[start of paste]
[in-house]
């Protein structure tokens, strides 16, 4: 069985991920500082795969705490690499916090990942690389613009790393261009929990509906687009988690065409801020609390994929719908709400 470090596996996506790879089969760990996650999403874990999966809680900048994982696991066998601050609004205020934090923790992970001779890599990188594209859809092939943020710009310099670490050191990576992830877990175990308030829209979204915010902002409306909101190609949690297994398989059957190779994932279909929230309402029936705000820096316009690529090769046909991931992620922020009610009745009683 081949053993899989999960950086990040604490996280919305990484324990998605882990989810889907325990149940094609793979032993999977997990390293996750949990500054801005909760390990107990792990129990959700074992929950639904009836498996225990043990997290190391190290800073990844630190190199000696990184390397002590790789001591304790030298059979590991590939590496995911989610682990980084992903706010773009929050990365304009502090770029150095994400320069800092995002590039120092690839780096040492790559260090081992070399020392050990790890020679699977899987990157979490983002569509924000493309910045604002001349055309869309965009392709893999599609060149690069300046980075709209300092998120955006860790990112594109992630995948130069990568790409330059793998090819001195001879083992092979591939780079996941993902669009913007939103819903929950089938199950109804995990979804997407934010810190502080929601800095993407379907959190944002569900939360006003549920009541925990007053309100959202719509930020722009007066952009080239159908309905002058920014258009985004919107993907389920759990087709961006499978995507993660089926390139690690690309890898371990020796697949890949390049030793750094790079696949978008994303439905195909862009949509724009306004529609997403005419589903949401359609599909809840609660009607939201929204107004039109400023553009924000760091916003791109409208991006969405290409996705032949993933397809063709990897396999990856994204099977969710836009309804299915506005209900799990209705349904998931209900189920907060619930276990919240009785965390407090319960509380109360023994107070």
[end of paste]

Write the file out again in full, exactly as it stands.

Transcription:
[in-house]
């Protein structure tokens, strides 16, 4: 069985991920500082795969705490690499916090990942690389613009790393261009929990509906687009988690065409801020609390994929719908709400 470090596996996506790879089969760990996650999403874990999966809680900048994982696991066998601050609004205020934090923790992970001779890599990188594209859809092939943020710009310099670490050191990576992830877990175990308030829209979204915010902002409306909101190609949690297994398989059957190779994932279909929230309402029936705000820096316009690529090769046909991931992620922020009610009745009683 081949053993899989999960950086990040604490996280919305990484324990998605882990989810889907325990149940094609793979032993999977997990390293996750949990500054801005909760390990107990792990129990959700074992929950639904009836498996225990043990997290190391190290800073990844630190190199000696990184390397002590790789001591304790030298059979590991590939590496995911989610682990980084992903706010773009929050990365304009502090770029150095994400320069800092995002590039120092690839780096040492790559260090081992070399020392050990790890020679699977899987990157979490983002569509924000493309910045604002001349055309869309965009392709893999599609060149690069300046980075709209300092998120955006860790990112594109992630995948130069990568790409330059793998090819001195001879083992092979591939780079996941993902669009913007939103819903929950089938199950109804995990979804997407934010810190502080929601800095993407379907959190944002569900939360006003549920009541925990007053309100959202719509930020722009007066952009080239159908309905002058920014258009985004919107993907389920759990087709961006499978995507993660089926390139690690690309890898371990020796697949890949390049030793750094790079696949978008994303439905195909862009949509724009306004529609997403005419589903949401359609599909809840609660009607939201929204107004039109400023553009924000760091916003791109409208991006969405290409996705032949993933397809063709990897396999990856994204099977969710836009309804299915506005209900799990209705349904998931209900189920907060619930276990919240009785965390407090319960509380109360023994107070």